Institute for Justice Clinic on Entrepreneurship -- My Streets My Eats

Food Trucks

The law throws up barriers in the paths of the most seemingly simple businesses.  For example, the nonprofit organization Fresh Moves, which has converted an old CTA bus into a produce market that visits schools and neighborhoods in Chicago’s food deserts, cannot get a business license. The founder has a peddler’s license, but an organization is not eligible for that license, and there’s a long list of convoluted boundaries where peddling is not allowed.  If the organization got a mobile food dispenser license, it would have to have all sorts of equipment on board, it would be forbidden from operating before 10am, and it would be prohibited from selling fruits and vegetables within 200 feet of schools, hospitals, or any businesses selling ready-to-eat food.  The city outlaws food preparation, such as cutting up a pineapple or tossing a salad, on board the bus no matter what license it has.   Not to mention, the city would not allow the organization to have bikes or carts selling salads, even if the salads were prepared in a licensed kitchen.  The city requires mobile food dispensers to operate from motorized vehicles, even though that is not in the law.

The IJ Clinic on Entrepreneurship first got involved in advocacy for street food vendors when we heard about traditional tamale sellers in Little Village who were arrested for selling food on the sidewalks.  Meanwhile, the food truck craze was hitting Chicago, and Chicago was hitting back. Those brave entrepreneurs, who were simply trying to make an honest living using traditional family recipes or innovative cutting-edge culinary creativity, inspired us to start a grassroots advocacy campaign, My Streets My Eats.  (Aaron Berlin, a clinic student, coined the name.)  We made a video, developed maps showing how banning mobile food businesses from operating near restaurants blocks them out of business districts, gathered activists and entrepreneurs to talk about strategies for reform, and lobbied.  Now we are taking our campaign to the next level: inspiring everyone in Chicago who loves food to think about the legal issues and work for reform.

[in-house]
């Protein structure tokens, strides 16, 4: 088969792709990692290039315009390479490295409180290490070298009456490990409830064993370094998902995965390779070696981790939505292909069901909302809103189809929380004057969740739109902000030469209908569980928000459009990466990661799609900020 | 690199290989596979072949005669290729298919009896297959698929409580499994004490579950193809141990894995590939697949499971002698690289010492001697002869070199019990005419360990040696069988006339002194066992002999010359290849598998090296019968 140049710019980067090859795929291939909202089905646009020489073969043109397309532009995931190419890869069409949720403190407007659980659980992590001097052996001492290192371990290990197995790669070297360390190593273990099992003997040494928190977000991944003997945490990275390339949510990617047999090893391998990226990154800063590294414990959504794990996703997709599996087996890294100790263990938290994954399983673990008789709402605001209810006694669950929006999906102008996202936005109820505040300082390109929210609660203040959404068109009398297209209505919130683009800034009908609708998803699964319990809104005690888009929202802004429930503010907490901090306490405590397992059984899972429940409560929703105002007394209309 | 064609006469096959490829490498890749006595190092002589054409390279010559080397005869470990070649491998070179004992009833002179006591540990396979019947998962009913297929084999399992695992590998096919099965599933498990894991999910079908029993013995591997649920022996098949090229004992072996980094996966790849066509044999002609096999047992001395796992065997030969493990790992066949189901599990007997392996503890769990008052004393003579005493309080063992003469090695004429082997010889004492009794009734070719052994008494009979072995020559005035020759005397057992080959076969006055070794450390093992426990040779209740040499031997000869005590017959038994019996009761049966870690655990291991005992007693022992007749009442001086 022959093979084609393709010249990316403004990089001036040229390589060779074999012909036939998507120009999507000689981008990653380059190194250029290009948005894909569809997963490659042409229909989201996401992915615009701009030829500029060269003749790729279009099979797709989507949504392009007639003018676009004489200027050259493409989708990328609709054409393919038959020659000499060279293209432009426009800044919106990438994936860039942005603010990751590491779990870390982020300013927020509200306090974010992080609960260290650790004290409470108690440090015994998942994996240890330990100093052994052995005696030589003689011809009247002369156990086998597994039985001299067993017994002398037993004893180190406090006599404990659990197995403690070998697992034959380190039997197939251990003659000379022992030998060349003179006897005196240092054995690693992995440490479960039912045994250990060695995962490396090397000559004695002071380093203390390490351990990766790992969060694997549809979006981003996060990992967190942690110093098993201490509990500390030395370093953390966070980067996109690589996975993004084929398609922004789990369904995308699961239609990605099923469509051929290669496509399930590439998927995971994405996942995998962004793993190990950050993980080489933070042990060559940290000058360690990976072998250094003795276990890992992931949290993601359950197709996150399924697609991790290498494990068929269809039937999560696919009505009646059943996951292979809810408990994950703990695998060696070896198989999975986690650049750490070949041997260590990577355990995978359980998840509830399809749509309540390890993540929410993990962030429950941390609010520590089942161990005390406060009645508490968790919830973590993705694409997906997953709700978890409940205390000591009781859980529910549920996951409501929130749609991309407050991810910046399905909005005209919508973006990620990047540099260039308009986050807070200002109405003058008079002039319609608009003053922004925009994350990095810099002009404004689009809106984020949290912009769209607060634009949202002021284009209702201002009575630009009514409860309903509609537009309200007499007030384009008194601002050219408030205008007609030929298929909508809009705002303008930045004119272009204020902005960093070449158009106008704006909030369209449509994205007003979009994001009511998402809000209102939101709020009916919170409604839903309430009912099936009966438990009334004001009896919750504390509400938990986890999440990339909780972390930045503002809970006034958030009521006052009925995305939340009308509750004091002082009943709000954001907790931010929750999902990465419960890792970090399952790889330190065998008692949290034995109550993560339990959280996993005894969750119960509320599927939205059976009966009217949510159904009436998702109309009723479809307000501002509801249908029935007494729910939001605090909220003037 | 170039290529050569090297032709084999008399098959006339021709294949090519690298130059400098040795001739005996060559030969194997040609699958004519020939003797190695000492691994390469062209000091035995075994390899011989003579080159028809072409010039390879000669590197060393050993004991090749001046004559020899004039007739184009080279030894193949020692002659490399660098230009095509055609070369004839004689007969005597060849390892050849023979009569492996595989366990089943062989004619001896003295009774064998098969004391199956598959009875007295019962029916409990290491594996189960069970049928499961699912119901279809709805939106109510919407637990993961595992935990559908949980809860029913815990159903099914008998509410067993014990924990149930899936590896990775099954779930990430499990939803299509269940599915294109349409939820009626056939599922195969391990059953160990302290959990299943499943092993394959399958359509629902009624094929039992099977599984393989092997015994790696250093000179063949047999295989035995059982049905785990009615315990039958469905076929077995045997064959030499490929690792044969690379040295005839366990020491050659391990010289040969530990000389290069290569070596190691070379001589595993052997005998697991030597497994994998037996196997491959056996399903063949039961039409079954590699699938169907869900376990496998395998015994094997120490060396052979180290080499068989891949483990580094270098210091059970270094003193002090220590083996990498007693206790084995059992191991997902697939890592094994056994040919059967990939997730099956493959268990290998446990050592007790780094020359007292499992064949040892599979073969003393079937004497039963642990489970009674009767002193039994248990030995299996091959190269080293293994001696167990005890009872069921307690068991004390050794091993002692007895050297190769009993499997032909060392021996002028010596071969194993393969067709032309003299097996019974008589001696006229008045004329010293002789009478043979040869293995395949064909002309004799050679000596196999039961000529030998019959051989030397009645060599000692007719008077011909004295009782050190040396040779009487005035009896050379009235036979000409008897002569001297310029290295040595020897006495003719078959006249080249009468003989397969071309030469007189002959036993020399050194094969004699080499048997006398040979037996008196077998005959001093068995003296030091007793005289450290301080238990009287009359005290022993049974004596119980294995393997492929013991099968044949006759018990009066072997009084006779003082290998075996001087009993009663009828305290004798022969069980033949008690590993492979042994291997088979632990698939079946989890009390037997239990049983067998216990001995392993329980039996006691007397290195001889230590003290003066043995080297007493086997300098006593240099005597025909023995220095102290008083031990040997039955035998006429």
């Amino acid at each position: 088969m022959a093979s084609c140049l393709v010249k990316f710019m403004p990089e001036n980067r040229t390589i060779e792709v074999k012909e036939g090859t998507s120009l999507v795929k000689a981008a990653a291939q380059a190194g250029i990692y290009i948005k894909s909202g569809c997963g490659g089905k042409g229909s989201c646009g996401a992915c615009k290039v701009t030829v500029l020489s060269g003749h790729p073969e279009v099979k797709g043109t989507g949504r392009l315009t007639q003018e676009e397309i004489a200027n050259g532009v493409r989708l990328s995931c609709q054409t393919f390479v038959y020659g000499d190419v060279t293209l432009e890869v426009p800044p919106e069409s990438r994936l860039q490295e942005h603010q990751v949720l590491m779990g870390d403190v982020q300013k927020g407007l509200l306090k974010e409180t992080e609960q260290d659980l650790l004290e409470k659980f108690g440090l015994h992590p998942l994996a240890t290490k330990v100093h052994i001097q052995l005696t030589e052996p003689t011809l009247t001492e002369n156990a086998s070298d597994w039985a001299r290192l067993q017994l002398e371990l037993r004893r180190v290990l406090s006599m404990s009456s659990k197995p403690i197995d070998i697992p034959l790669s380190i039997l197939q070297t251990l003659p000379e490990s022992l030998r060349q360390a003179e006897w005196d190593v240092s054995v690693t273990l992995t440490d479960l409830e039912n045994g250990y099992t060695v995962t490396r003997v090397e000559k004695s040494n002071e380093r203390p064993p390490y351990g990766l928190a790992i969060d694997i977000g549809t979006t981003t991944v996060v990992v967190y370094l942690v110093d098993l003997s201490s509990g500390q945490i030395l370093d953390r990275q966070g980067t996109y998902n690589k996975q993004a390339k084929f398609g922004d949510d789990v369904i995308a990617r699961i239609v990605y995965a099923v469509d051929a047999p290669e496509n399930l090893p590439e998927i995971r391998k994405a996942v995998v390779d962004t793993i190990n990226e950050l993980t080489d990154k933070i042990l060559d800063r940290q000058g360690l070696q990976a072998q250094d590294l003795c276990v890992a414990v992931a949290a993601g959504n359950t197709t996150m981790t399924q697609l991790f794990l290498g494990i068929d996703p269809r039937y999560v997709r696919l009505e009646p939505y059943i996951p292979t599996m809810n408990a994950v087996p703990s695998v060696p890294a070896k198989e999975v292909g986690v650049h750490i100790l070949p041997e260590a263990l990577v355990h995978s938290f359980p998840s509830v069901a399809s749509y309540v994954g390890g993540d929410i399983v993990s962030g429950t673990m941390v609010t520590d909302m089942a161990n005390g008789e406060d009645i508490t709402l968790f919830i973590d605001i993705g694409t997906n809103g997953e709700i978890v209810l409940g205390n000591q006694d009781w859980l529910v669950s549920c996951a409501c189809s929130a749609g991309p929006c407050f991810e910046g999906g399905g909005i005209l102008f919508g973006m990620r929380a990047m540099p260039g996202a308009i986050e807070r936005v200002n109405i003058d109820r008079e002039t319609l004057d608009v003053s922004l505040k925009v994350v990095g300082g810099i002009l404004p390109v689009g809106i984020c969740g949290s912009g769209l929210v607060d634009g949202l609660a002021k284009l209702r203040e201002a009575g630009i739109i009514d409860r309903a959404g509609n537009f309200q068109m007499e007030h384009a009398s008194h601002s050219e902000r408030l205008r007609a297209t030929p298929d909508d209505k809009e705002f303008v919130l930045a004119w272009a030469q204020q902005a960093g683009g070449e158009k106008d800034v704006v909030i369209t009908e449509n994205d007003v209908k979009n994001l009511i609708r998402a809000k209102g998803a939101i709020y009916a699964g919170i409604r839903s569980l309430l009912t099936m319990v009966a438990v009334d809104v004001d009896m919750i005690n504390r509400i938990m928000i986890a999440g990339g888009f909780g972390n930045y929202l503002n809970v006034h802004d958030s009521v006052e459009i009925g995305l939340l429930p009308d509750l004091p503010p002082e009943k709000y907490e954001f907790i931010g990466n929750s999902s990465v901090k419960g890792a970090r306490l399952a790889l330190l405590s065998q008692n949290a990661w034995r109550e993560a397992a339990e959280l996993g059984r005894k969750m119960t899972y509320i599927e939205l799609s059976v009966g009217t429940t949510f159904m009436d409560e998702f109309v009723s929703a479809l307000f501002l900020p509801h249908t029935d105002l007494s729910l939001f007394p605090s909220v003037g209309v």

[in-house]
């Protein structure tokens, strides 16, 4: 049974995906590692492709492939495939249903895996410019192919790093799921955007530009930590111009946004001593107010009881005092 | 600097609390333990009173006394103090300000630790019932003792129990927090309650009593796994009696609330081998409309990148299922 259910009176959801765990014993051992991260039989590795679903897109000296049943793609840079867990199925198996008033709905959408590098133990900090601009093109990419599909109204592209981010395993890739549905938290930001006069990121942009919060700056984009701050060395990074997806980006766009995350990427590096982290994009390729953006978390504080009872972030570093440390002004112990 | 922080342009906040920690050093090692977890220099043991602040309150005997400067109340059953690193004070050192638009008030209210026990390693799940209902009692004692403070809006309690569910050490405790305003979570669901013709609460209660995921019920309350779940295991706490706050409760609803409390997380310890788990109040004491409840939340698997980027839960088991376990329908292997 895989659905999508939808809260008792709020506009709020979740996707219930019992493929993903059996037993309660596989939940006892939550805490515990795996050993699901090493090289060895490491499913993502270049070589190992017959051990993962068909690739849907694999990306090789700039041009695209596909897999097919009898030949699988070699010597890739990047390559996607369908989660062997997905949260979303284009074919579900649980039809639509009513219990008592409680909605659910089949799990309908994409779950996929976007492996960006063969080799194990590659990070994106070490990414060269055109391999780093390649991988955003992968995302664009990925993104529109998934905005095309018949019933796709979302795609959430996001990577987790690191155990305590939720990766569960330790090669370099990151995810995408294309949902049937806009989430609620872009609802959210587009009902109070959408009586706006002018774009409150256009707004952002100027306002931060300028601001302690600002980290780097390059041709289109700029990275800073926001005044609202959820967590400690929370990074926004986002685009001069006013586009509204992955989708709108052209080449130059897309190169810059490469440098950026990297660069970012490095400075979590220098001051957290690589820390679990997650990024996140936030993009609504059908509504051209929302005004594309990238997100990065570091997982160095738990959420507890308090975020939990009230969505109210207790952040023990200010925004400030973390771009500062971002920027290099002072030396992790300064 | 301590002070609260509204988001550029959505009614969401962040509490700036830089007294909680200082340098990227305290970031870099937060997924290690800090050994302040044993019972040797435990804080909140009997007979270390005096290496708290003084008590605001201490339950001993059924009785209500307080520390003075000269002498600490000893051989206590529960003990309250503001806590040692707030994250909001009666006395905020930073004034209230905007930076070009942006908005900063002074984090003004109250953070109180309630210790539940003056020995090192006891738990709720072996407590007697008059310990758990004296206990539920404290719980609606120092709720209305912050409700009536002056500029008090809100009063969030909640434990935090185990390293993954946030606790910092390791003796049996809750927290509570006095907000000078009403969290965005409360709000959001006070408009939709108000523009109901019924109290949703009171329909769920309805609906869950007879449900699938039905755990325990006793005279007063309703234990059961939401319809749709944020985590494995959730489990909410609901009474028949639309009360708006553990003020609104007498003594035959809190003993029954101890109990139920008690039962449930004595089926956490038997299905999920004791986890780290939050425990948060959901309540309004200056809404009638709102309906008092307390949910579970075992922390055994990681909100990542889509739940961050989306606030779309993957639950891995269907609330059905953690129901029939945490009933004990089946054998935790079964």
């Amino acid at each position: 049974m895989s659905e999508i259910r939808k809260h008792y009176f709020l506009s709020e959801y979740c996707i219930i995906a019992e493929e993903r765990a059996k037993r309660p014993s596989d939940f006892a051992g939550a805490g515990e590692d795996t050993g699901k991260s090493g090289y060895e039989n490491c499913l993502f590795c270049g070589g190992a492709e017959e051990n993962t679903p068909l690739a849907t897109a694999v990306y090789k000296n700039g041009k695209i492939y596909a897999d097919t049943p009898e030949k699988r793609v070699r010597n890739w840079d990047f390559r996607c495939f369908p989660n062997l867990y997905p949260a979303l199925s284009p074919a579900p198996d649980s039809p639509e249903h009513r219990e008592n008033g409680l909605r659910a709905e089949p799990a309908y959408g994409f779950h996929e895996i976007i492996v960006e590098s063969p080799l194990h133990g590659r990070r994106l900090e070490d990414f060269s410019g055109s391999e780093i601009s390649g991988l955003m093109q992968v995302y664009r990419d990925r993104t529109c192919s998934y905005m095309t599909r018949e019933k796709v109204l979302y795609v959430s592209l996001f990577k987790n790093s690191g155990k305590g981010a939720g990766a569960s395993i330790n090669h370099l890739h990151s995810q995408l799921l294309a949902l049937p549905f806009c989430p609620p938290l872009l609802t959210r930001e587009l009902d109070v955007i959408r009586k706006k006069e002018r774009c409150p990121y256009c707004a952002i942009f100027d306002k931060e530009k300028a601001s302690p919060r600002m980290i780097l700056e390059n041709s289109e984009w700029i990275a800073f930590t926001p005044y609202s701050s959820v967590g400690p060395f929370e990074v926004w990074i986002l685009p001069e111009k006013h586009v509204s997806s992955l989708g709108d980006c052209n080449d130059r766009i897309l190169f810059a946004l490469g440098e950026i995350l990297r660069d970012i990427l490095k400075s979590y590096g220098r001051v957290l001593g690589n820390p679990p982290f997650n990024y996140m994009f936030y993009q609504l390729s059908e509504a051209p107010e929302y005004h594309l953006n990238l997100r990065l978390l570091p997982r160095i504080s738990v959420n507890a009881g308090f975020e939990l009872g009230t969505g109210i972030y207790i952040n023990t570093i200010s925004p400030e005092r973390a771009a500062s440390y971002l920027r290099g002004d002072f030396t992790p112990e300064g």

On Saturday, April 14, we will have a symposium here at the Law School. To kick off the day, IJ
Clinic students will give a presentation to mobile chefs about their rights under the law.  Then, we will gather in the Auditorium for a series of discussions.  Topics for the day will be: the role of street food in urban cultures and economies, the current situation in Chicago, and a vision for Chicago as the ultimate street food city.  We are thrilled that our speakers – some local and some traveling in –include chefs, aspiring entrepreneurs, community organizers, government advisors, and scholars. 

But we’re not only the spokespeople – we’re also customers!  After the symposium, we’ll have a meet-up of 18 food trucks in the parking lot, so symposium attendees and community members can enjoy delicious dishes and support food truck entrepreneurs with action as well as talk.

The symposium and the meet-up are free and open to the public.  We’d love to see you there, and please help us spread the word!  The registration and additional information is on

University of Chicago Law School
1111 East 60th Street, Chicago

Saturday, April 14, 2012
Special Session for Vendors // 8:30am
Symposium // 9:30am
Food Truck Meet Up // 1:30pm

The first 250 registered attendees will receive a $5 voucher to use at any of the vendors attending the meet up.  Admission is FREE and open to the public, but space is limited. For more information and to register, visit, or our Facebook event page.


Food trucks